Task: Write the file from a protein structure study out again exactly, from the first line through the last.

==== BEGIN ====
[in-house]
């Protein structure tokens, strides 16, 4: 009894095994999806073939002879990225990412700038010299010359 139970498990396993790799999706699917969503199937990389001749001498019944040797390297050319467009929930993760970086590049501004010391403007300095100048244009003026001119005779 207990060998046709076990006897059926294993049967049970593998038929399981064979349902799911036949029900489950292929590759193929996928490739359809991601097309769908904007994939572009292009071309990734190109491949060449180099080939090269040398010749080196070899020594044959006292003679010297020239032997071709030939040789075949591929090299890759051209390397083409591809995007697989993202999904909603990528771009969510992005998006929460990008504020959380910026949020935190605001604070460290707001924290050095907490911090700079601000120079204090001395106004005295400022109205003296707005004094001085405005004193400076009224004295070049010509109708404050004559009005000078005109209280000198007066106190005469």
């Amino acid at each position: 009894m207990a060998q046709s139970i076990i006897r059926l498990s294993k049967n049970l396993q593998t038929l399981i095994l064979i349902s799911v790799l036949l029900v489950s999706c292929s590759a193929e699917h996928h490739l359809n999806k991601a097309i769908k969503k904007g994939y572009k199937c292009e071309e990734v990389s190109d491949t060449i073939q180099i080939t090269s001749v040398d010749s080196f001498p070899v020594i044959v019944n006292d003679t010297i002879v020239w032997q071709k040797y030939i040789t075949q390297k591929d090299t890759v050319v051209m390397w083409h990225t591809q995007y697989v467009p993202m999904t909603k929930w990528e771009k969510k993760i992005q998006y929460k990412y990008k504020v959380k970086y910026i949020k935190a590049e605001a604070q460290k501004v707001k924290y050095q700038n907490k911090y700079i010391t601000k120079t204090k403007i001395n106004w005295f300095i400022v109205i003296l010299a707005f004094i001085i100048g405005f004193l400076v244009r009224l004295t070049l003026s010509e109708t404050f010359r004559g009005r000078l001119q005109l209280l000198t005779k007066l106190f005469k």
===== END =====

[in-house]
């Protein structure tokens, strides 16, 4: 009894095994999806073939002879990225990412700038010299010359 139970498990396993790799999706699917969503199937990389001749001498019944040797390297050319467009929930993760970086590049501004010391403007300095100048244009003026001119005779 207990060998046709076990006897059926294993049967049970593998038929399981064979349902799911036949029900489950292929590759193929996928490739359809991601097309769908904007994939572009292009071309990734190109491949060449180099080939090269040398010749080196070899020594044959006292003679010297020239032997071709030939040789075949591929090299890759051209390397083409591809995007697989993202999904909603990528771009969510992005998006929460990008504020959380910026949020935190605001604070460290707001924290050095907490911090700079601000120079204090001395106004005295400022109205003296707005004094001085405005004193400076009224004295070049010509109708404050004559009005000078005109209280000198007066106190005469």
């Amino acid at each position: 009894m207990a060998q046709s139970i076990i006897r059926l498990s294993k049967n049970l396993q593998t038929l399981i095994l064979i349902s799911v790799l036949l029900v489950s999706c292929s590759a193929e699917h996928h490739l359809n999806k991601a097309i769908k969503k904007g994939y572009k199937c292009e071309e990734v990389s190109d491949t060449i073939q180099i080939t090269s001749v040398d010749s080196f001498p070899v020594i044959v019944n006292d003679t010297i002879v020239w032997q071709k040797y030939i040789t075949q390297k591929d090299t890759v050319v051209m390397w083409h990225t591809q995007y697989v467009p993202m999904t909603k929930w990528e771009k969510k993760i992005q998006y929460k990412y990008k504020v959380k970086y910026i949020k935190a590049e605001a604070q460290k501004v707001k924290y050095q700038n907490k911090y700079i010391t601000k120079t204090k403007i001395n106004w005295f300095i400022v109205i003296l010299a707005f004094i001085i100048g405005f004193l400076v244009r009224l004295t070049l003026s010509e109708t404050f010359r004559g009005r000078l001119q005109l209280l000198t005779k007066l106190f005469k």